"You can't make an intervention for every person. You have to recognize that every person who fits into a group doesn't neatly fit inside the box 100 percent, and so you have to develop interventions that may work for an Austin community versus a Bronzeville community," said Wheeler.
Intervention must happen in the community, but it can not interfere with its culture, he said.
"If we know in a particular community everyone hangs out on the basketball court on Saturday and they don't go to the library, well then we need to take the intervention to the basketball court," he said.
Born HIV-positive, 19-year-old Dominique Wilson of the West Side understands first hand the importance of knowing one's status.
He's the youngest member in the Chicago's Black Treatment Advocacy Network, aimed at decreasing the spread of HIV in Black communities. He shared his personal journey and looked everyone in the face when he told his status.
"I want to make a difference in the world," the freshman business major at the University of Illinois Springfield said.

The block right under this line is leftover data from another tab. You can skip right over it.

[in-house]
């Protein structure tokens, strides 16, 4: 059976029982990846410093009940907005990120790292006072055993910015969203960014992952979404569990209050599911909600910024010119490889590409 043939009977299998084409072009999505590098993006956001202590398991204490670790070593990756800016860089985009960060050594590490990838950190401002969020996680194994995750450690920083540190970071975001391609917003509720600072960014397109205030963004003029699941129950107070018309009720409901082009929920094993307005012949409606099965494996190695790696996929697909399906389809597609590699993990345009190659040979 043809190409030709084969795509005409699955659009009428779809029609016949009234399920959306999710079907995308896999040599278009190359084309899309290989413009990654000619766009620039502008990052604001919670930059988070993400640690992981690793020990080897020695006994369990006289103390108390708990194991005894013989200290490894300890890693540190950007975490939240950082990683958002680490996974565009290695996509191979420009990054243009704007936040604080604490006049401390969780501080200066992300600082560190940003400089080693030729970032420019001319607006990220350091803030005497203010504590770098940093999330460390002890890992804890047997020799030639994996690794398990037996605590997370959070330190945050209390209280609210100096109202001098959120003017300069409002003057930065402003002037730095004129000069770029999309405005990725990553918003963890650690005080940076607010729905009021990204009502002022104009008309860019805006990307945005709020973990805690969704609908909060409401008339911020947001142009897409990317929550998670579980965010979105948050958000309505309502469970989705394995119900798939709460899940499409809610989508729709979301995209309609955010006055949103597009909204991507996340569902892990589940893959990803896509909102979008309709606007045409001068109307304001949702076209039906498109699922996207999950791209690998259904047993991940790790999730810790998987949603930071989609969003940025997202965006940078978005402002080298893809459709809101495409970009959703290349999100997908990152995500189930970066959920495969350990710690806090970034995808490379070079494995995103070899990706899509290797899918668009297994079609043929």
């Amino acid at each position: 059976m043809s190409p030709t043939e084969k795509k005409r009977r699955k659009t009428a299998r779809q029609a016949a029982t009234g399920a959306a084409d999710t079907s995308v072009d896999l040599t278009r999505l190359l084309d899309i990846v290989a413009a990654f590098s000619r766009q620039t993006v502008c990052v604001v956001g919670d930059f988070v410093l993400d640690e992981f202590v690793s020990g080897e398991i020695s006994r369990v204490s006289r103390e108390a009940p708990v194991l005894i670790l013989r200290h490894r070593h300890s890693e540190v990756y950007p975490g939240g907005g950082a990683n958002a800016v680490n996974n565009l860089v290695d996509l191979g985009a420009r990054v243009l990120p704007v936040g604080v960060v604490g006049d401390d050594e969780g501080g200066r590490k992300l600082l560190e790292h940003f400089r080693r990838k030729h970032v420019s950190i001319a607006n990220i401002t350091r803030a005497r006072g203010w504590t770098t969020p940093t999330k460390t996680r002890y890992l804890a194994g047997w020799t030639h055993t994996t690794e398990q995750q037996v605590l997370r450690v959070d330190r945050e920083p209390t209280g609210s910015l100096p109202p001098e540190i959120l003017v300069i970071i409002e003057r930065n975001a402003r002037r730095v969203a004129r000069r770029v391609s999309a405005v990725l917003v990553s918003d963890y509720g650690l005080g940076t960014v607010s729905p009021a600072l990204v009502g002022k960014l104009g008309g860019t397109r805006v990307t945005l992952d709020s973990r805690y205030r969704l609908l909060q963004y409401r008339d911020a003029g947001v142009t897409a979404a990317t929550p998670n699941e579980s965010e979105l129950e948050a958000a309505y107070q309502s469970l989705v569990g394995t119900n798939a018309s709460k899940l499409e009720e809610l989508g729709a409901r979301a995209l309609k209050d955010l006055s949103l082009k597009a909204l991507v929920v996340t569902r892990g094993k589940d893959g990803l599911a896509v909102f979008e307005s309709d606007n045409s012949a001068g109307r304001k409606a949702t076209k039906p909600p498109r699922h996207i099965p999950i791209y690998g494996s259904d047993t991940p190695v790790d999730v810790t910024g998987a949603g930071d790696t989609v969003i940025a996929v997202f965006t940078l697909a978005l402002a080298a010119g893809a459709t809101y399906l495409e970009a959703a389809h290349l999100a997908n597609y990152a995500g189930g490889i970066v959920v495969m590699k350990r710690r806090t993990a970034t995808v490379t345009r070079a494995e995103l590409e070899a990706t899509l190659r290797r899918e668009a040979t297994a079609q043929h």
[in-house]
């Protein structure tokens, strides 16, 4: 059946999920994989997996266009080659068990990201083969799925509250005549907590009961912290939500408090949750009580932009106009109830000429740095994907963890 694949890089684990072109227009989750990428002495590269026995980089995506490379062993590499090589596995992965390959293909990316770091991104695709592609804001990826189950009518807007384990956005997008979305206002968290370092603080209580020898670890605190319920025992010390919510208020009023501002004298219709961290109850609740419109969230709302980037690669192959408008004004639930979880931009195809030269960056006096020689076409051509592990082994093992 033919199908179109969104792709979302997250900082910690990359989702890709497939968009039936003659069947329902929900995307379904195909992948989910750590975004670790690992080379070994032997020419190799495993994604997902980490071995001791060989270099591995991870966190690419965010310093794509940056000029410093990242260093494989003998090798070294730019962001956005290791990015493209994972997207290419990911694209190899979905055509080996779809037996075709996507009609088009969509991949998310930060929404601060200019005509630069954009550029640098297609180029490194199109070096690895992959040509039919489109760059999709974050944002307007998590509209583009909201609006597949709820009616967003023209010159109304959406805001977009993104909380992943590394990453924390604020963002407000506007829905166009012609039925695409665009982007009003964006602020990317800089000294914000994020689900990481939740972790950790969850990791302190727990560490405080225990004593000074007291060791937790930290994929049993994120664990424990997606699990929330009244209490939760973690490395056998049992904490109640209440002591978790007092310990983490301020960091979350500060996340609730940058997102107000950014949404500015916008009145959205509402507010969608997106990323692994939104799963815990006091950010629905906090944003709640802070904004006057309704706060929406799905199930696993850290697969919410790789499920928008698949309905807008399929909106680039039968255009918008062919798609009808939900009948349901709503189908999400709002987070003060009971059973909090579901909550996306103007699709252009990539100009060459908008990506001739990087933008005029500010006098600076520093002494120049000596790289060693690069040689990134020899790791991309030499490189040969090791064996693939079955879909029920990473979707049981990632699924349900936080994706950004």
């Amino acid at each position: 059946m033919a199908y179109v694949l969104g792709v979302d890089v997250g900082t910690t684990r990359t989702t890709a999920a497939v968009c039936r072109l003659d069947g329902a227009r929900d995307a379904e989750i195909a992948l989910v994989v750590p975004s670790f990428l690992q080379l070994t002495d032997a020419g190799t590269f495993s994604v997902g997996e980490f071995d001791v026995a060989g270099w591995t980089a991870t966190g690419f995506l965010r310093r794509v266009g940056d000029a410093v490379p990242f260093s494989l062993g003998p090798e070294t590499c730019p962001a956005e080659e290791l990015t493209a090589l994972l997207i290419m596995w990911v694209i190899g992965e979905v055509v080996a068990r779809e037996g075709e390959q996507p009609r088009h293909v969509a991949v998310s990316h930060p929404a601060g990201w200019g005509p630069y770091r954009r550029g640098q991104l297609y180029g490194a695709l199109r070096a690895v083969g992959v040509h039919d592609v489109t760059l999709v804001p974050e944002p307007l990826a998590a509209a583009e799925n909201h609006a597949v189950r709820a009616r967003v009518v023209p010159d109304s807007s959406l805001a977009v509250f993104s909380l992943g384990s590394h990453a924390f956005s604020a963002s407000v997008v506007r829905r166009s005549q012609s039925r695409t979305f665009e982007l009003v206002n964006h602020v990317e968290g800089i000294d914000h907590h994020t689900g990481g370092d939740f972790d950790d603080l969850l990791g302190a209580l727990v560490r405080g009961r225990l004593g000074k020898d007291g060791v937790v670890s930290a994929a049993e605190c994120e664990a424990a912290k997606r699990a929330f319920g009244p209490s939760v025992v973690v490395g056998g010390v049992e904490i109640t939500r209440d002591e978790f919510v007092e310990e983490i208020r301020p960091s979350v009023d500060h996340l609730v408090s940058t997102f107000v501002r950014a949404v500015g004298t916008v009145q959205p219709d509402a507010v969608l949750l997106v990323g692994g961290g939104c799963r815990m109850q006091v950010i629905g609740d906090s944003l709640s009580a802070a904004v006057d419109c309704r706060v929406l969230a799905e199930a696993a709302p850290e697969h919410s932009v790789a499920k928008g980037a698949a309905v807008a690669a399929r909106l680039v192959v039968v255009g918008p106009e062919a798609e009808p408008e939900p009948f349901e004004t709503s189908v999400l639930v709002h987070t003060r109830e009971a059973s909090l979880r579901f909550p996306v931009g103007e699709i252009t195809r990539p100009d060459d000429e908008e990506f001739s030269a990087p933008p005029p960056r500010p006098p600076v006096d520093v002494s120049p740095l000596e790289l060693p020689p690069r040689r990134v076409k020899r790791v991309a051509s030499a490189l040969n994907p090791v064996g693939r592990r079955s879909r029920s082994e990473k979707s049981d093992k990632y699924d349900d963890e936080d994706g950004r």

Wilson's message seemed to have affected everyone in attendance that night.
Austin resident Patricia Massey sat through the four-hour event that went two hours over and said she was impacted by Wilson's speech.
"Hearing that young man speak and to see him want to get involved and help out was very inspiring," Massey said.
She had a conversation with her daughter who is away at school about the event. What Massey wants to see more of in her neighborhood is public awareness.
"I don't have a solution, what I have is energy. We're going to keep doing events, even if it's just for the choir in the room. We're going to keep teaching truths and realities," said Simpson.
- Created on 04 September 2012
CHICAGO (AP) — The trauma unit at the Cook County Hospital is featured in a National Geographic special called "Chicago Trauma."
The one-hour show, which airs Tuesday night at 9 p.m. CDT, follows a team of young doctors working in one of the nation's busiest trauma centers.
The Chicago hospital's trauma unit sees more than 5,000 patients a year.
The National Geographic program documents the work of trauma and burn surgeons Andrew Dennis and Fred Starr, who lead a team treating victims of gunshot wounds, stabbings and car crashes.
Copyright 2012 The Associated Press.
- Created on 10 September 2012
HARARE, Zimbabwe (AP) — An AIDS awareness campaigner and his lawyers said Friday they are taking a groundbreaking test case to Zimbabwe's highest court to force police and prison authorities ensure HIV sufferers get their life prolonging medication.
Douglas Muzanenhamo said in papers filed at the Supreme Court that he was denied appropriate antiretroviral treatment in jail for three weeks last year and his condition veered toward death.